Лучше меньше, да лучше

It's a good time to be me and have my job.

Earlier today, I had a good conversation with my boss, and he liked my ideas, and said he would fund them within reason. I can't share them publicly just yet, because a lot of it is still in the exploration stage and may shape up to be very different from what I think now. But if it all goes well, I may well do something truly cool in the area of corporate communities of use.

In (un)related news I had an interesting moment today where I told a coworker that I may walk away from supporting their event, because I felt that the result was going to be decidedly "not awesome."

While I can upload the videos, we may want to seriously revise the social media plan for this event. Contrary to my suggestions, nothing has happened on the blog and Facebook front. Having me there without the org and marketing buy-in really may not bring the results we hope for. If we don't build up going into [eventX], the effect of all the social media activity in the world will be diminished if all we do is shout our messages out from there, and promptly fall asleep again. Social media engagement is a commitment, and if the org is not ready, I agree, my participation may not be necessary.

This actually felt very good. I think I will do more of that. Walk away from not awesome, focus on fewer awesome things.

Sadly, I am afraid my message did not make my coworker feel as empowered as it did me, because it's been several hours, and there still was no response, where it usually takes 30 seconds.


So you think you're safer with that 4-point?

It's not the speed that kills you, it's the sudden deceleration that does.

That's why those of us who like to drive our cars fast spend a lot of money on safety equipment. However, all too often I see how well-intentioned modifications to the car's safety systems end up making the vehicle less safe for the driver and the passengers.

Before I get into all the ways to go wrong, let me start with an example of a correct race car safety system.

These days, a closed-wheel race car will most likely have a roll cage, a containment seat, and driver restraints such as the 5- or 6-point harness, a helmet, and a HANS device. There are more things to it, like window and center nets, and hand tethers, but I will only concentrate on the essentials here.

The roll cage does what its name promises, namely prevents the roof and the sides of the car from collapsing if the car rolls over. It also adds stiffness in case of collision with other vehicles. The cage is rigidly bolted or ideally welded to the car's frame.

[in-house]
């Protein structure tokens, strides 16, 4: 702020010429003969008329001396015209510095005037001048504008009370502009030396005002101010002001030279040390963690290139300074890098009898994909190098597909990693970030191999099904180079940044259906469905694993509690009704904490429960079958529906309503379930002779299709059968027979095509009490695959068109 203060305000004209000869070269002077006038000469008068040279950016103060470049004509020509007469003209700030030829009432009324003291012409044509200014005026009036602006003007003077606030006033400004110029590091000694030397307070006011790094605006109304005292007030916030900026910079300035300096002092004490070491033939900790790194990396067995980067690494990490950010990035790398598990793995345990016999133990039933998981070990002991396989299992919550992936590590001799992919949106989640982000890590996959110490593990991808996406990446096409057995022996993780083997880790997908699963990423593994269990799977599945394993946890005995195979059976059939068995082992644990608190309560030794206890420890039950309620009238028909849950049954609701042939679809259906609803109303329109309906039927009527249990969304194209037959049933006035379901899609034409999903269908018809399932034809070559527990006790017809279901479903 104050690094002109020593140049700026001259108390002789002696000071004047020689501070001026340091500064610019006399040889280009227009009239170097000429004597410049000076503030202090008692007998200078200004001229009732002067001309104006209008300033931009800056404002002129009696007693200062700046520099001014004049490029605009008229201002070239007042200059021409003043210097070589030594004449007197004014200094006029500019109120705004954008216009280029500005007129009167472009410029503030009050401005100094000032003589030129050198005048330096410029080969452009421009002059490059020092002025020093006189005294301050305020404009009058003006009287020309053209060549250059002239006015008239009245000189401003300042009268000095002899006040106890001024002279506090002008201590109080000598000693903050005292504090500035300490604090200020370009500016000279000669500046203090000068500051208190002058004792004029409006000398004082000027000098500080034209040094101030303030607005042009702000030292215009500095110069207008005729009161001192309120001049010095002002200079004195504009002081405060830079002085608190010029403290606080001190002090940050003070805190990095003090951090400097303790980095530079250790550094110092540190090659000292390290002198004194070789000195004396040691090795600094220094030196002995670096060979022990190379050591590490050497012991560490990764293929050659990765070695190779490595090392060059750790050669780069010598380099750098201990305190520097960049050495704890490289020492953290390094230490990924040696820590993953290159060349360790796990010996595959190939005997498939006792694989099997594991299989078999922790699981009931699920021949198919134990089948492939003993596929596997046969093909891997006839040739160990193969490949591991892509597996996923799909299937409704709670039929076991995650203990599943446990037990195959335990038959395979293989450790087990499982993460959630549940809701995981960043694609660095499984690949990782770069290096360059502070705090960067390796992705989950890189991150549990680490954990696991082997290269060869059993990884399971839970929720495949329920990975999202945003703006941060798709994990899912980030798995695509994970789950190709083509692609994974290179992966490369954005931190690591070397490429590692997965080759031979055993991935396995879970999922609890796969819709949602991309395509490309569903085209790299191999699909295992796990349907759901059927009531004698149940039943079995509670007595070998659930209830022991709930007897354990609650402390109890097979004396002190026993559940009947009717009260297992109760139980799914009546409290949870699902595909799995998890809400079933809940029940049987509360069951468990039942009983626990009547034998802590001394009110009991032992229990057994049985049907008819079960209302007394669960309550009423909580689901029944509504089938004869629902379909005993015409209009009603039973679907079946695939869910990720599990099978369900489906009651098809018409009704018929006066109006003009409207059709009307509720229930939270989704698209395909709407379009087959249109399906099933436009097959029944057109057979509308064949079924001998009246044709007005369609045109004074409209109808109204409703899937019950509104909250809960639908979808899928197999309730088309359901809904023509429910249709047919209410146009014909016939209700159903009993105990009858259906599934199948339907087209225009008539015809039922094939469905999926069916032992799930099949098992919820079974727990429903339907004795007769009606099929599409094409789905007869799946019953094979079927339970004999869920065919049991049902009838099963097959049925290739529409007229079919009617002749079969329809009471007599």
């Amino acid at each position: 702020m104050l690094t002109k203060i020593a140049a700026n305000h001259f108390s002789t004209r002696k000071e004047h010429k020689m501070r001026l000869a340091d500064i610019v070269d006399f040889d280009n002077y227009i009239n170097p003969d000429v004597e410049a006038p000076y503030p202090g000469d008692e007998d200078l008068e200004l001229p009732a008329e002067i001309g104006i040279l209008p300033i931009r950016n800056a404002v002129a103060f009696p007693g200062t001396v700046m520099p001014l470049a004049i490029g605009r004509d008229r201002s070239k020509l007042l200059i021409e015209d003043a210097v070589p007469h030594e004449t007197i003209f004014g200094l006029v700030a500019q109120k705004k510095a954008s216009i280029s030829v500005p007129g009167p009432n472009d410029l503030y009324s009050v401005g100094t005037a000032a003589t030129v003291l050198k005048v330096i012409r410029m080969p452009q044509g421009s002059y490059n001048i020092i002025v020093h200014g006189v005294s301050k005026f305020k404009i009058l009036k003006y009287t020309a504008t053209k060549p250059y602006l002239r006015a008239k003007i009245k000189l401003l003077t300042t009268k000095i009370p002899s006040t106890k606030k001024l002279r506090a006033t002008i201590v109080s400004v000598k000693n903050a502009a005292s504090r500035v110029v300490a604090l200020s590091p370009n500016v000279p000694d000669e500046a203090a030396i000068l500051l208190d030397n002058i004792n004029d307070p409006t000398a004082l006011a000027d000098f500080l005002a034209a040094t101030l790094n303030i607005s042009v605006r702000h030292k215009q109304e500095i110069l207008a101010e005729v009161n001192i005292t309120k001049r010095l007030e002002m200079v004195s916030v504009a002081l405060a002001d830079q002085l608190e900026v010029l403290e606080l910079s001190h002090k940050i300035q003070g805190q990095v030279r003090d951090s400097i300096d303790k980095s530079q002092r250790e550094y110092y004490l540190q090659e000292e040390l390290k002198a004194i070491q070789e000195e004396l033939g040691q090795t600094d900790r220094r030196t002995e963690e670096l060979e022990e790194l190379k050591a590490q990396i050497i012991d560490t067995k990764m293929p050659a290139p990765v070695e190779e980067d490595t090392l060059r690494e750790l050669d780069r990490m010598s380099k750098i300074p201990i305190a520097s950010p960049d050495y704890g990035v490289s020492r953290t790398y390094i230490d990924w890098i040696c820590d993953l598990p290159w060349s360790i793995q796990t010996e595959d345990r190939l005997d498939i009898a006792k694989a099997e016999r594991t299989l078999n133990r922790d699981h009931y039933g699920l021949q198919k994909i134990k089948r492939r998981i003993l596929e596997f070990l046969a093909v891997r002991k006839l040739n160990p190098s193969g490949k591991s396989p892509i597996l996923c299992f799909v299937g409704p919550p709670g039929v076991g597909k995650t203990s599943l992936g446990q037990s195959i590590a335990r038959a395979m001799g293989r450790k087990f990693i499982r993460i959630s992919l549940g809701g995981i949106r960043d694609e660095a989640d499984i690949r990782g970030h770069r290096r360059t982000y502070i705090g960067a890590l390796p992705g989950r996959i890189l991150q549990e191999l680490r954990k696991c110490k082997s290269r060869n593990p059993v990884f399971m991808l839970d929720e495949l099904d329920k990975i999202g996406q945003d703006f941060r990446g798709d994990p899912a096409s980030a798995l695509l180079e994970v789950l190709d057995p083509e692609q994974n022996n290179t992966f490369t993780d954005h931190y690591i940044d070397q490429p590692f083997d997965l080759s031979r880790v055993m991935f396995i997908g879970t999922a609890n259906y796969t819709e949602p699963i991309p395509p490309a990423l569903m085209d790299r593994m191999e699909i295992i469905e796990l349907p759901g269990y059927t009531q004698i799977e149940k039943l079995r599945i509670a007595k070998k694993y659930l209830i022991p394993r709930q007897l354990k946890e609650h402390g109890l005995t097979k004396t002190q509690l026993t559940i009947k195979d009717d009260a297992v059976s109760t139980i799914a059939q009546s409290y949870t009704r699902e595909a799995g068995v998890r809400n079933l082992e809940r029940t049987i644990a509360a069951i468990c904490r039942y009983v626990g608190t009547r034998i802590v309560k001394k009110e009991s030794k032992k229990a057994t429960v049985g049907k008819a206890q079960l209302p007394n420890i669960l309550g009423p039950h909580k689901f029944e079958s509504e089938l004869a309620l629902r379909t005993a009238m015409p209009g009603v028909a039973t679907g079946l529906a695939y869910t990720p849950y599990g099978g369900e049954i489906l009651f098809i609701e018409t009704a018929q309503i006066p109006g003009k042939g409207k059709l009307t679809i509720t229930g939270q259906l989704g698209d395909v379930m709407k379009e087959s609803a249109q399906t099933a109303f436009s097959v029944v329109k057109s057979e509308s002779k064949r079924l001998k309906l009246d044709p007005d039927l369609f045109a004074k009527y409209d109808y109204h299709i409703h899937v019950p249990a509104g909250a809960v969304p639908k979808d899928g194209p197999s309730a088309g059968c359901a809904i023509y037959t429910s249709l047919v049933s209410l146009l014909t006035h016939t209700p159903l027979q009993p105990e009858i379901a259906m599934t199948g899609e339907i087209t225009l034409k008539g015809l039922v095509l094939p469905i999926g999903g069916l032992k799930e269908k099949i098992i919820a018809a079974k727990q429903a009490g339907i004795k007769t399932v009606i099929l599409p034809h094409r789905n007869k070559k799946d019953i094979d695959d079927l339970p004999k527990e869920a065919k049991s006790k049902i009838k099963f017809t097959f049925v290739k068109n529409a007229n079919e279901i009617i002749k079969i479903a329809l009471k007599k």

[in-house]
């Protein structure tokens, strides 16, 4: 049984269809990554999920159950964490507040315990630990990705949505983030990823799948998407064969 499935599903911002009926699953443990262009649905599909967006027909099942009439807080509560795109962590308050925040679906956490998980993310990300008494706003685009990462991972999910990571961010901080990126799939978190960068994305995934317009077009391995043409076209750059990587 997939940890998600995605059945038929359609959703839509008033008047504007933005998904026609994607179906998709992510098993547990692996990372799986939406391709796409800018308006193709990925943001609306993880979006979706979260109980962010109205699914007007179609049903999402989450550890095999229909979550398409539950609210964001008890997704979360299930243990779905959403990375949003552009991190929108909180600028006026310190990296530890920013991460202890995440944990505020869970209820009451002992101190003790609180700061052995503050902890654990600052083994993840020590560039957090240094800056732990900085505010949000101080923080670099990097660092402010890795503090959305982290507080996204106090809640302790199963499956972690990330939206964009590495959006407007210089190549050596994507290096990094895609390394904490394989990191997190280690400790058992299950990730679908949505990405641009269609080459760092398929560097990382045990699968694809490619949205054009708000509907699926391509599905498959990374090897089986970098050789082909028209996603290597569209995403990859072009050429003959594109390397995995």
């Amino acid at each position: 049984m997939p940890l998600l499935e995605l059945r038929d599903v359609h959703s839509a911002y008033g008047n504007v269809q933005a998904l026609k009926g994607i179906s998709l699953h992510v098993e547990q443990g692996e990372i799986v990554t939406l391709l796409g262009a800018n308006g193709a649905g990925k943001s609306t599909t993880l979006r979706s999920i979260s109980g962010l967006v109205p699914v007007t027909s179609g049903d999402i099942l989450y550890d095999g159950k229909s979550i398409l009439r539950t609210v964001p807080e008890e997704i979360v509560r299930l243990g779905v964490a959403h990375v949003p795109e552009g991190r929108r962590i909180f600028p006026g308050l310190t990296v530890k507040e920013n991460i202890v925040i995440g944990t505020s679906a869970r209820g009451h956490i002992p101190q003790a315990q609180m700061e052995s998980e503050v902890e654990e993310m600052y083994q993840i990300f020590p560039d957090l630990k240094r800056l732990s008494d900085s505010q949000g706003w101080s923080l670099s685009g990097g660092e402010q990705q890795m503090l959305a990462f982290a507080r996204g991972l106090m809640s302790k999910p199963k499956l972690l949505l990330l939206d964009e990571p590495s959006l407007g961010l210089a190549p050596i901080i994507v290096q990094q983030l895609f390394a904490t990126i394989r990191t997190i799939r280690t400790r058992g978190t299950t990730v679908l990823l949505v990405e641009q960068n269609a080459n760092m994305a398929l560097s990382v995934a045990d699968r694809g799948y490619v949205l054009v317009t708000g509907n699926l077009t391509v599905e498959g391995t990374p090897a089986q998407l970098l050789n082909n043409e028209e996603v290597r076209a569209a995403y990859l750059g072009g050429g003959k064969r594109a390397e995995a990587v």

A good racing seat will fit the driver snugly and support and protect her head, shoulders, ribcage, back, and legs. Ideally, the seat will be also firmly mounted to the car's frame.

Once these two things are in place, you strap in the driver with a racing harness, which is hooked up to the car's frame at the bottom and the roll cage at the shoulders.

Noticing a pattern there? Everything is somehow attached to the car's frame.

This means, that when the car stops abruptly (by say, hitting a tire barrier or a wall), everything that is firmly attached to the frame will stop as well. That includes our driver.

This is where the HANS device becomes important. HANS stands for Head And Neck Support, and what it does is keep the driver's head from continuing to move (and snapping off) when the rest of the body has come to an abrupt stop when the car hit that wall.

I find it ironic that it does not take a breakneck speed to break your neck. In a head-on impact against a wall, as little as 30 mph may kill you just like that.

To see what I mean, check out this video showing how much a HANS device restricts the forward motion of the head in a frontal impact at 50 kph (31 mph).

Having seen this, imagine for a moment what adding a racing harness to a stock car would do. Unless you pick the DOT-approved 4-point, which has a seam in one shoulder belt that is designed to expand, allowing for your body to twist and move forward in an impact, you have just made your car not safer, but more dangerous than it was with the factory 3-point belts.

Adding a harness to a street car is a popular modification in the import tuner scene, but this one is not as harmless as body kits, neon, and loud exhausts.

The 3-point restraints that you know from your daily driver are asymmetrical, and allow your body to lean forward and to twist, preventing spine and neck injury that would happen if you were rigidly strapped to your car (such as with a 6-point). An improper 4-point belt will also squish your internal organs, to make matters more entertaining for you.